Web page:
Philadelphia—Pharmacists who are filling prescriptions to treat syphilis—which is on the rise—should assume that patients know little about the disease, based on a new survey.

In January, the CDC reported that syphilis cases had risen 80% over the 5 years from 2018 to 2022. The numbers reached more than 200,000 cases in 2022, the last year for which data are available.

A new survey from the Annenberg Public Policy Center finds , however, that knowledge about syphilis is limited among U.S. adults.

The survey reveals that just more than half of U.S. adults (54%) are aware that a case of syphilis can be permanently cured. About 16% believe that a vaccine is available to prevent the infection, while another 45% are unsure.

In general, according to the new survey on sexually transmitted infections (STIs), many of the respondents were unfamiliar with symptoms and signs of syphilis, although they were generally aware of how to protect themselves against it.

“With the rising number of syphilis cases, knowing the causes, symptoms, and treatment for it assumes added importance,” explained Kathleen Hall Jamieson, director of the Annenberg Public Policy Center (APPC) of the University of Pennsylvania.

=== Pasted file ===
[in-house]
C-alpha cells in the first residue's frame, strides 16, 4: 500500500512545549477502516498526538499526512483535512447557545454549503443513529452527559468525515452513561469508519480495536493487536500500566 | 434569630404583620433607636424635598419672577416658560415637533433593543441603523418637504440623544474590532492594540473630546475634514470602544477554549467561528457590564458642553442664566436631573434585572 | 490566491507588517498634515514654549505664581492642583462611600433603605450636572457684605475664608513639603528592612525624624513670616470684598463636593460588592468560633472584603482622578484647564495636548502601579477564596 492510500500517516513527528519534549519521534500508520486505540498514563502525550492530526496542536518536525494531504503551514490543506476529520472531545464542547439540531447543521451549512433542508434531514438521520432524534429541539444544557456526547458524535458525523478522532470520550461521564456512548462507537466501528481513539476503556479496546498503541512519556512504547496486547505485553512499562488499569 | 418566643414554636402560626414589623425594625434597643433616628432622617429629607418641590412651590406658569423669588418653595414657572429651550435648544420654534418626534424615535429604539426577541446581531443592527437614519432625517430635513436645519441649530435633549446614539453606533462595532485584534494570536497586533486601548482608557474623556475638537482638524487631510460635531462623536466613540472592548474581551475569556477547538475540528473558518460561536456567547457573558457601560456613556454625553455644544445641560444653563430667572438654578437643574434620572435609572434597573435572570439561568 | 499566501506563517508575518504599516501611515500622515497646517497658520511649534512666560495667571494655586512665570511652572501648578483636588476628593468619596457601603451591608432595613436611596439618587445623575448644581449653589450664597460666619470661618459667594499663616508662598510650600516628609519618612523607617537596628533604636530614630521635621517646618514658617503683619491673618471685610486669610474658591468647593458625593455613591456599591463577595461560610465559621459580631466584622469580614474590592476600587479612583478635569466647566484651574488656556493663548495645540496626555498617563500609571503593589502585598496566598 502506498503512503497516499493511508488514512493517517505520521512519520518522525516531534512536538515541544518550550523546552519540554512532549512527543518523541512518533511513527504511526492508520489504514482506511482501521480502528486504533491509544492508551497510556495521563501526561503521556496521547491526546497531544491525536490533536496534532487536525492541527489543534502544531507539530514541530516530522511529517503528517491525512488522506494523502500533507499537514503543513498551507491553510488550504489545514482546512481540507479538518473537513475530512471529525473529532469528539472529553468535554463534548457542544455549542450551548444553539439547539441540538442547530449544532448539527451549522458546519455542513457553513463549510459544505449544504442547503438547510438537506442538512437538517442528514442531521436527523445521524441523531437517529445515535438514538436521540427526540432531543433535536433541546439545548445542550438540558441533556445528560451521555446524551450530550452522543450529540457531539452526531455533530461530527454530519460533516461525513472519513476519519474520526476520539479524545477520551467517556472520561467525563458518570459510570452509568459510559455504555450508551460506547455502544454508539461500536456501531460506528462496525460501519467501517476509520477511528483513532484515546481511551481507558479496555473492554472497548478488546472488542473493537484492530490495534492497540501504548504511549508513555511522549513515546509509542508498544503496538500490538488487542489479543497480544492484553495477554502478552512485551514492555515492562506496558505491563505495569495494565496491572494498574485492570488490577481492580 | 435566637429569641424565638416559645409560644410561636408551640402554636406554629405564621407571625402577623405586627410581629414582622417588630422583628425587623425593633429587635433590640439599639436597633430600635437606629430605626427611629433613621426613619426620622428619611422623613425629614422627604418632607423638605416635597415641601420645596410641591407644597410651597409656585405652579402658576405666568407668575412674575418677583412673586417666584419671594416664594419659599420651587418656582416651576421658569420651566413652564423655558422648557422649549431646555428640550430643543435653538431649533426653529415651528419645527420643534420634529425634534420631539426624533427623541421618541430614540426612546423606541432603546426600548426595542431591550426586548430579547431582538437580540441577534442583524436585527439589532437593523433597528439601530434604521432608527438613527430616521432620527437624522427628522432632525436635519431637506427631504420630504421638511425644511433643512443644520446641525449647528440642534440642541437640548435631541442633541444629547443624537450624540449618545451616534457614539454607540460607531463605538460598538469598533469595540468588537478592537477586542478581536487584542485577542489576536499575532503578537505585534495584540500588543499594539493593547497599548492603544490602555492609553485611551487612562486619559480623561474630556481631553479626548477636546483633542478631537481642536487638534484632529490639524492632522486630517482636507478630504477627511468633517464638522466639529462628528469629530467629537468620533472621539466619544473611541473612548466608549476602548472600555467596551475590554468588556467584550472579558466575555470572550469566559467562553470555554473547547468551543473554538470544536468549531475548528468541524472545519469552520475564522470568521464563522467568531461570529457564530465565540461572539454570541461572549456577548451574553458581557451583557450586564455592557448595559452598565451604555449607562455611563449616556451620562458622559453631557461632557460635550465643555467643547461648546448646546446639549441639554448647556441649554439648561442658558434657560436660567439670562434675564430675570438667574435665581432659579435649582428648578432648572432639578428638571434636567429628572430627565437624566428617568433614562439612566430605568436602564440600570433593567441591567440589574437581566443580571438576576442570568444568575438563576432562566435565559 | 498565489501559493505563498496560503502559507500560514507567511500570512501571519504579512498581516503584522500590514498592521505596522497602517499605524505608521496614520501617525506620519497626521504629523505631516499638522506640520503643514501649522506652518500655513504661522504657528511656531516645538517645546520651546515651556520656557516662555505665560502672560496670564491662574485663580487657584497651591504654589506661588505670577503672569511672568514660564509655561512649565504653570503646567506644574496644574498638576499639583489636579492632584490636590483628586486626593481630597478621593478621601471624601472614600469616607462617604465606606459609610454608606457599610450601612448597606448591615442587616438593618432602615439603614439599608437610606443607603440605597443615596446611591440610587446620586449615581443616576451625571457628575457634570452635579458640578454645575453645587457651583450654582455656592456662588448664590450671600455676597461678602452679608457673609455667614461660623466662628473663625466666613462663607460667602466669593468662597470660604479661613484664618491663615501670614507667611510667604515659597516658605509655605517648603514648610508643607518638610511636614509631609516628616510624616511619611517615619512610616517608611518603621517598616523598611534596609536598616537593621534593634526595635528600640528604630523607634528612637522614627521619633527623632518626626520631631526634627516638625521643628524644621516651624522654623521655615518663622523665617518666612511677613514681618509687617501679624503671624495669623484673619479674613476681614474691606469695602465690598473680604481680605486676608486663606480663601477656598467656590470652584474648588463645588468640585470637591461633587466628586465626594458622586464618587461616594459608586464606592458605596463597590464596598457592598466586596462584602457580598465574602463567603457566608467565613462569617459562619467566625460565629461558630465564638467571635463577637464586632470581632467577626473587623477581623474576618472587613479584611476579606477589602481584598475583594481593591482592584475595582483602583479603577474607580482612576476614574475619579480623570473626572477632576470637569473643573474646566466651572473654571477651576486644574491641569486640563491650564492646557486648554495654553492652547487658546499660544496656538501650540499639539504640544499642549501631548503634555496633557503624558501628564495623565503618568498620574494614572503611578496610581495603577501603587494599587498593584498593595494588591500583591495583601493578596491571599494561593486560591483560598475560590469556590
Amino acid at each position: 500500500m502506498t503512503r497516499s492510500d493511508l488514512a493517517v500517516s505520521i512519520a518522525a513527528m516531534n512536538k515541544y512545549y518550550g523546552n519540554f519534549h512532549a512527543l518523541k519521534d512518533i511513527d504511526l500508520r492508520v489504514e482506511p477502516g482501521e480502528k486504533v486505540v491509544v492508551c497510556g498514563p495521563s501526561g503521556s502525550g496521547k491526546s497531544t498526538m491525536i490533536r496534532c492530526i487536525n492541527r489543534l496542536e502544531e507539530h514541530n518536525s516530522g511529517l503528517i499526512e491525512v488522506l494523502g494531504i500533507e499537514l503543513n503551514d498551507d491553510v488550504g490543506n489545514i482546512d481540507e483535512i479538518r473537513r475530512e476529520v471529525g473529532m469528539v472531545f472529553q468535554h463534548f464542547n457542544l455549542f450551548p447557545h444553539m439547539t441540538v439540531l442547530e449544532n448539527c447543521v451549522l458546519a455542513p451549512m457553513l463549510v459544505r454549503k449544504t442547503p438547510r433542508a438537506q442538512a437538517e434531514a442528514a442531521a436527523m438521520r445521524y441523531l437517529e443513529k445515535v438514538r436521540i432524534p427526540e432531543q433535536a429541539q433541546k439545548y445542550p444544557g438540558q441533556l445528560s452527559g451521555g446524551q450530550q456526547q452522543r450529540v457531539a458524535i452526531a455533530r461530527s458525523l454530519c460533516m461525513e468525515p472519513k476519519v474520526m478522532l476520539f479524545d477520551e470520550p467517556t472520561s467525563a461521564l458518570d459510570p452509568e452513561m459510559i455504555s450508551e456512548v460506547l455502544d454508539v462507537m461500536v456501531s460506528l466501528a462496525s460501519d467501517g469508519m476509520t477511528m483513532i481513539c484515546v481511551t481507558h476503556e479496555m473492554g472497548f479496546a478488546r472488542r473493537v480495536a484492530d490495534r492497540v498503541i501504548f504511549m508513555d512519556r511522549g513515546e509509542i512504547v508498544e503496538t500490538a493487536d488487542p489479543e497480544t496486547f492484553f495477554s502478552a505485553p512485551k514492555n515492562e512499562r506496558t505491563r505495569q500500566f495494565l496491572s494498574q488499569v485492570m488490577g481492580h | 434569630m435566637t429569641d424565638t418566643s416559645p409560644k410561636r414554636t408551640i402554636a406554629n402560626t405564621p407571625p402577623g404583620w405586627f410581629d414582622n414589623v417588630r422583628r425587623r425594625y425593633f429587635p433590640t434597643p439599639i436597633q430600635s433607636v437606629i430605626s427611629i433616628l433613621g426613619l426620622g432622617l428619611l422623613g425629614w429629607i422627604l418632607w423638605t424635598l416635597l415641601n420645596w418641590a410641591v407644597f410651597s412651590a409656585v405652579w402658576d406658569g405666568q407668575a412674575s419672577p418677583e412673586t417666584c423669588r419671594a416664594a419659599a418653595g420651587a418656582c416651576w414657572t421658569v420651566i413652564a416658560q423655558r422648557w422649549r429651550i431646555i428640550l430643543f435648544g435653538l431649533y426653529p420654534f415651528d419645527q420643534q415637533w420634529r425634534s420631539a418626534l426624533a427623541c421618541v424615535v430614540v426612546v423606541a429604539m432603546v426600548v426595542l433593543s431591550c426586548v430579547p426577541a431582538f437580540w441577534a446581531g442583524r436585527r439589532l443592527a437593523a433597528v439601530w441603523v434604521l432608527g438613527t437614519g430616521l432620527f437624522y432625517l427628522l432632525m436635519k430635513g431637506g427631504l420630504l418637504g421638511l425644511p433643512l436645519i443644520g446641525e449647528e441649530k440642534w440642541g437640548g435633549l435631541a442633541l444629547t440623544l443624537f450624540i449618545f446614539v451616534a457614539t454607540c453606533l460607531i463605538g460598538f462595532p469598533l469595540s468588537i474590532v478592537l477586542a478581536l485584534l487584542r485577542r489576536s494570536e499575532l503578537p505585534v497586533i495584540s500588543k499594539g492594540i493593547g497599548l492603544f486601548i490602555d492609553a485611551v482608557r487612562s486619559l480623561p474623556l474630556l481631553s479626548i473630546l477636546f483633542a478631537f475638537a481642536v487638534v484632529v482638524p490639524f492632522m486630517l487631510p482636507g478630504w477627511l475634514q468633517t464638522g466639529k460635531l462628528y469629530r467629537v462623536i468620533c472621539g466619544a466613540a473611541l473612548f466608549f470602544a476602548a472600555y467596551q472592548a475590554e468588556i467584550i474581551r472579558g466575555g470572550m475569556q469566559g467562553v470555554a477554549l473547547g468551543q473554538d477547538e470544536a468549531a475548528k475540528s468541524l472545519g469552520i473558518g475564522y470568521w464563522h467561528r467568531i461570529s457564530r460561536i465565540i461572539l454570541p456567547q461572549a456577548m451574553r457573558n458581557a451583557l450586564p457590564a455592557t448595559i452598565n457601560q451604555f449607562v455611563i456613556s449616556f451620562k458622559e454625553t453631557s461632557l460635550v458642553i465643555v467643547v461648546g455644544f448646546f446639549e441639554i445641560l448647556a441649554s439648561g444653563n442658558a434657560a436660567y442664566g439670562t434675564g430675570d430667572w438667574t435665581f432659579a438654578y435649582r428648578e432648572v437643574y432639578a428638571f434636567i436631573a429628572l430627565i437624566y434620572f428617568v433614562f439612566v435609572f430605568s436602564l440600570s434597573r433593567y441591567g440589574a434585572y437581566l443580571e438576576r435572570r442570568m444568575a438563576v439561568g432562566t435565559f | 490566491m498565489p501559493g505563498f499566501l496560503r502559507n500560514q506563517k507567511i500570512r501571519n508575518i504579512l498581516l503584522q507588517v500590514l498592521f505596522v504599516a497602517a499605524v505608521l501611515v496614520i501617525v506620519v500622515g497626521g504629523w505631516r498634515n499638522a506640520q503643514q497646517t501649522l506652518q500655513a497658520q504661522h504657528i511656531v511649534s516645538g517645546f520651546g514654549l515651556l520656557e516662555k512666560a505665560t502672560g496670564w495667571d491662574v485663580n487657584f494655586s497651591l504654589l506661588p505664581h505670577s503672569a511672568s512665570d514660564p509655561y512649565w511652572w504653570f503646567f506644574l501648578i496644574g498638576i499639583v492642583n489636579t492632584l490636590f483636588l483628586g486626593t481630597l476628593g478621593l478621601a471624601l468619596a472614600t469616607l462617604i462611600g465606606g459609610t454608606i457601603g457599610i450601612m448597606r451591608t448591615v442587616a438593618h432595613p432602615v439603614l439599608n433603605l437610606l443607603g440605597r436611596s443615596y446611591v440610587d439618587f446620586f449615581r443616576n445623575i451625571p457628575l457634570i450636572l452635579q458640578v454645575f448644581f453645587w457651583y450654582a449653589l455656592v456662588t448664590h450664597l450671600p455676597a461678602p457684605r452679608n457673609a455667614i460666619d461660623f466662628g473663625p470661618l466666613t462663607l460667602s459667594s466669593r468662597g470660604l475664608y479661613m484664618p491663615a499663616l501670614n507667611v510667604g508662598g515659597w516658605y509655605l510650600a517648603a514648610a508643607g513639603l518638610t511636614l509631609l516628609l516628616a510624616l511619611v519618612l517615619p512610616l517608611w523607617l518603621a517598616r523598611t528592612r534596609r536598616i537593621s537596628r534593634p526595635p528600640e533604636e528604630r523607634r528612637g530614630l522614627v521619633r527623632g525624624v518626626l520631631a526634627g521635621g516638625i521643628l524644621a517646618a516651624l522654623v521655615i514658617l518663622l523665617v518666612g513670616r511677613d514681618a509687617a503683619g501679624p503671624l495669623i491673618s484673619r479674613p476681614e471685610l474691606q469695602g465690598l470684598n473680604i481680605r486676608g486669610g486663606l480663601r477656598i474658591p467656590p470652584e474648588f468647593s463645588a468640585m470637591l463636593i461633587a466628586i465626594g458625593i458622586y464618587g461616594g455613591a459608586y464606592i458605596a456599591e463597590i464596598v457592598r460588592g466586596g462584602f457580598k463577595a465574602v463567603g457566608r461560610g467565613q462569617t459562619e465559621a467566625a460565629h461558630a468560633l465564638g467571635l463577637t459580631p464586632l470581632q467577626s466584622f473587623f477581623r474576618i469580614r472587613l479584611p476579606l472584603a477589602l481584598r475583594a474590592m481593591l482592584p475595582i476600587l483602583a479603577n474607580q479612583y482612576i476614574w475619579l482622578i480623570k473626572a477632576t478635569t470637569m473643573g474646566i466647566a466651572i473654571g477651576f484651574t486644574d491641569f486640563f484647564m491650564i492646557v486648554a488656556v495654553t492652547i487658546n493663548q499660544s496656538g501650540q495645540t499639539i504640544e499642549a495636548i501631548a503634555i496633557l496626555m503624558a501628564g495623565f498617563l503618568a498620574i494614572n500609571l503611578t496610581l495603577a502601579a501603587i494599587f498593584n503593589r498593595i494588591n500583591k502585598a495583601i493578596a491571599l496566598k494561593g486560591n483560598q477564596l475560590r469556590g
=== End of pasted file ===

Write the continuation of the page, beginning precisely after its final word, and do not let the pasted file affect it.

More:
Confusion also reigns for other STIs. For example, only one-third of respondents knew that human papillomavirus cannot be permanently cured, and one-third did not know there was an effective vaccine to prevent more than 90% of cases. Monkeypox—now known as mpox, which appeared 2 years ago—can be prevented by vaccine and/or cured, but the majority of those surveyed did not know that.

APPC’s latest Annenberg Science and Public Health Knowledge survey was conducted from April 18 to April 24, 2024. It involved more than 1,500 empaneled U.S. adults about their knowledge of STIs, with more extensive questions about knowledge and treatment of syphilis and HIV.

The content contained in this article is for informational purposes only. The content is not intended to be a substitute for professional advice. Reliance on any information provided in this article is solely at your own risk.

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